From The Art and Popular Culture Encyclopedia
The Mérode Altarpiece is a triptych by the Early Netherlandish painter Robert Campin, although believed by some to be by a follower, probably copying an original by Campin. It is currently described by the Metropolitan as by "Robert Campin and assistant". It was created after 1422, likely between 1425 and 1428.
As arguably the finest Early Netherlandish work in New York, and in North America until the Washington Van Eyck Annunciation was acquired, it has become Campin's best known work, helped by the undoubted charm of the domestic setting and townscape outside the windows.
The Iconography contains religious symbolism, although the extent and exact nature of this is much debated - Meyer Schapiro pioneered the study of the symbolism of the mousetrap, and Erwin Panofsky later extended, or perhaps over-extended, the analysis of symbols to cover many more details of the furniture and fittings. Similar debates exist for many Early Netherlandish paintings, and many of the details seen for the first time here reappear in later Annunciations by other artists.
A scroll and book are in front of Mary, symbolizing the Old and the New Testaments, and the part that Mary and the Christ child played in the fulfillment of prophecy. The lilies in the earthenware vase on the table represent Mary's virginity. The lion finials on the bench may have a symbolic role (referring to the Seat of Wisdom, or throne of Solomon) - this feature is often seen in other paintings, religious or secular (like van Eyck's Arnolfini Portrait). The arrangements for washing at the back of the room, which are considered unusual for a domestic interior, may relate to the similar arrangements of a piscina for the officiating priest to wash his hands during Mass. The sixteen sides of the table may allude to the sixteen main Hebrew prophets; the table is usually seen as an altar, and the archangel Gabriel wears the vestments of a deacon. The painting, like the van Eyck's Annunciation in Washington, is one of a number that contain complicated symbolic material relating the Annunciation to the Mass and the sacrament of the Eucharist. Mary sits on the floor to show her humility, and the folds of her dress, and the way the light plays on them, create a star, probably alluding to many theological comparisons of Mary to a star or stars.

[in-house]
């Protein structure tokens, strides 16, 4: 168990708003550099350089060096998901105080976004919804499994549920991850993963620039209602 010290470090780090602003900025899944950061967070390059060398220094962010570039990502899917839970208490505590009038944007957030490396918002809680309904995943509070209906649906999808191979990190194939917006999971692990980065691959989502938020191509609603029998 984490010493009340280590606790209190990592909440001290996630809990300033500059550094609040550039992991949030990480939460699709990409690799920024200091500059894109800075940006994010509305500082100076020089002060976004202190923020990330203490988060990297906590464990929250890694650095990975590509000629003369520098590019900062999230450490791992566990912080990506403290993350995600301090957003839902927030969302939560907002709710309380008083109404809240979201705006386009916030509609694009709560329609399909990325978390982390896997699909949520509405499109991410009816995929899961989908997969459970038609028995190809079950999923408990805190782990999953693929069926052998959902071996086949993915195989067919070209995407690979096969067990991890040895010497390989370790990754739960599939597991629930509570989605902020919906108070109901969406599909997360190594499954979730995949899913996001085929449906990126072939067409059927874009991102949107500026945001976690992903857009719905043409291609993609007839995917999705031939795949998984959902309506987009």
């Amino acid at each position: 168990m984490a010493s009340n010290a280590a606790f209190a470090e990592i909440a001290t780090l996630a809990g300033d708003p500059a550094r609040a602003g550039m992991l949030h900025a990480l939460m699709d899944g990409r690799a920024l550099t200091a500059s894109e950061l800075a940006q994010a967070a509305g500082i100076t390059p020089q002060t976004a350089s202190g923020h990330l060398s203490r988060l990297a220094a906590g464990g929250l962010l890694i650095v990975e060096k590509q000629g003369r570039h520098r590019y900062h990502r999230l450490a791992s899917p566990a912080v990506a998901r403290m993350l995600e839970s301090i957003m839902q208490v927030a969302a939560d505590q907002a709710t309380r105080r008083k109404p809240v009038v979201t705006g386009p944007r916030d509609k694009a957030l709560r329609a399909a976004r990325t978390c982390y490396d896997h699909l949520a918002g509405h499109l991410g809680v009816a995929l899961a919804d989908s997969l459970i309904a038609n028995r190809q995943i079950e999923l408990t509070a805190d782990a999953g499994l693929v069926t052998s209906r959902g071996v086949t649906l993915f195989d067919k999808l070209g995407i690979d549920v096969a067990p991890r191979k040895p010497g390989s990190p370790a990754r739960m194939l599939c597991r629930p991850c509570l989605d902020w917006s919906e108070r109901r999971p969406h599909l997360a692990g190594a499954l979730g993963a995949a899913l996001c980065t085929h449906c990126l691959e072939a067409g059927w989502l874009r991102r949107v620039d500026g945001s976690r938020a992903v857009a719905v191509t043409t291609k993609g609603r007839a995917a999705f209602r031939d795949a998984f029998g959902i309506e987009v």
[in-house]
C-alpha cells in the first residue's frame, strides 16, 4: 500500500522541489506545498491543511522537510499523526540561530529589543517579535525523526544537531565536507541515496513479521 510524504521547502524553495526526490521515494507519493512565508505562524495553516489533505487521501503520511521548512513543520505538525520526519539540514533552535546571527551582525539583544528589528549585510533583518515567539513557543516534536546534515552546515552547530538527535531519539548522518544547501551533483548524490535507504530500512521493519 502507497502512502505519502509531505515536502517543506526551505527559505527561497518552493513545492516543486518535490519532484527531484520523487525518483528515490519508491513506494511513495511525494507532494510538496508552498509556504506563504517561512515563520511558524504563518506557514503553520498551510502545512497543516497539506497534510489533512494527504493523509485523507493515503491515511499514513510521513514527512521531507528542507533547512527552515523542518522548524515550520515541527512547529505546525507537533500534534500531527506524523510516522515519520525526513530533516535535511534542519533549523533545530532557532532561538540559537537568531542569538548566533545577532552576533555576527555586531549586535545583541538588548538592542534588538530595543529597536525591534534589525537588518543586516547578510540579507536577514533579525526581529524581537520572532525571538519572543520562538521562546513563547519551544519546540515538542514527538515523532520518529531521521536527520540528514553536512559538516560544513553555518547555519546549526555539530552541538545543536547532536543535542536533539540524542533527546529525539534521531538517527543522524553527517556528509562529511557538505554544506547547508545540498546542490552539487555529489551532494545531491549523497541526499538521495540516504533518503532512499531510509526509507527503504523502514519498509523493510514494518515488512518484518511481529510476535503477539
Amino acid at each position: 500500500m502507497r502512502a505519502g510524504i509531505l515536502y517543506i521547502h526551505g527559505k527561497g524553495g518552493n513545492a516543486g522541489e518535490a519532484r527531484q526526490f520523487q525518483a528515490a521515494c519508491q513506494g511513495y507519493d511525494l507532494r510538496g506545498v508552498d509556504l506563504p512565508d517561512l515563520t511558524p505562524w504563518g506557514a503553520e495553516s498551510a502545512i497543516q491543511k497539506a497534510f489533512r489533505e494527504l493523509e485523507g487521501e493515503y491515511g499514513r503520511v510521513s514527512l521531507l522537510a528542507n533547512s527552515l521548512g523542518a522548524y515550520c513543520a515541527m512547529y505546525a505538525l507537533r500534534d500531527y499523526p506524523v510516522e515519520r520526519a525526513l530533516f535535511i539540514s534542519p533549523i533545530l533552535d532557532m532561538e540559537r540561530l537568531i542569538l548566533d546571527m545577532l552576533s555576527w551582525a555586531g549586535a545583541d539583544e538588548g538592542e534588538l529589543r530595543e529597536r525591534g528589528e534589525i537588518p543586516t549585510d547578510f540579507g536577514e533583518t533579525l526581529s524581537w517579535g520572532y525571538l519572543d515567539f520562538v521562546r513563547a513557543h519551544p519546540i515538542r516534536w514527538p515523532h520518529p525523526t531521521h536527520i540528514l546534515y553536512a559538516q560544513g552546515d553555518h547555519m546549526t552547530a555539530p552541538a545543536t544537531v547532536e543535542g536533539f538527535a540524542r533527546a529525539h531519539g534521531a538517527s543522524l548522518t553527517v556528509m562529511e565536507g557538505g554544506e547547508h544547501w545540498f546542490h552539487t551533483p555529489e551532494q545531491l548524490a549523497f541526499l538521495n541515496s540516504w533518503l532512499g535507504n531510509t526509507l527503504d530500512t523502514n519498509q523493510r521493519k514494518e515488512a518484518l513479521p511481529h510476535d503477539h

In the right-hand panel, Saint Joseph, who was a carpenter, has constructed a mouse trap symbolizing Christ's trapping and defeat of the devil, a metaphor used three times by Saint Augustine: "The cross of the Lord was the devil's mousetrap; the bait by which he was caught was the Lord's death" In the moment depicted, Joseph is making wine-making equipment used at that time, which symbolizes Eucharistic wine and Christ's passion. Mousetrap symbolism may also exist outside Joseph's window, where mousetraps are said to be visible through the shop window, again symbolizing that Jesus is used as a bait to capture Satan. This theme is much rarer, though some parallels exist.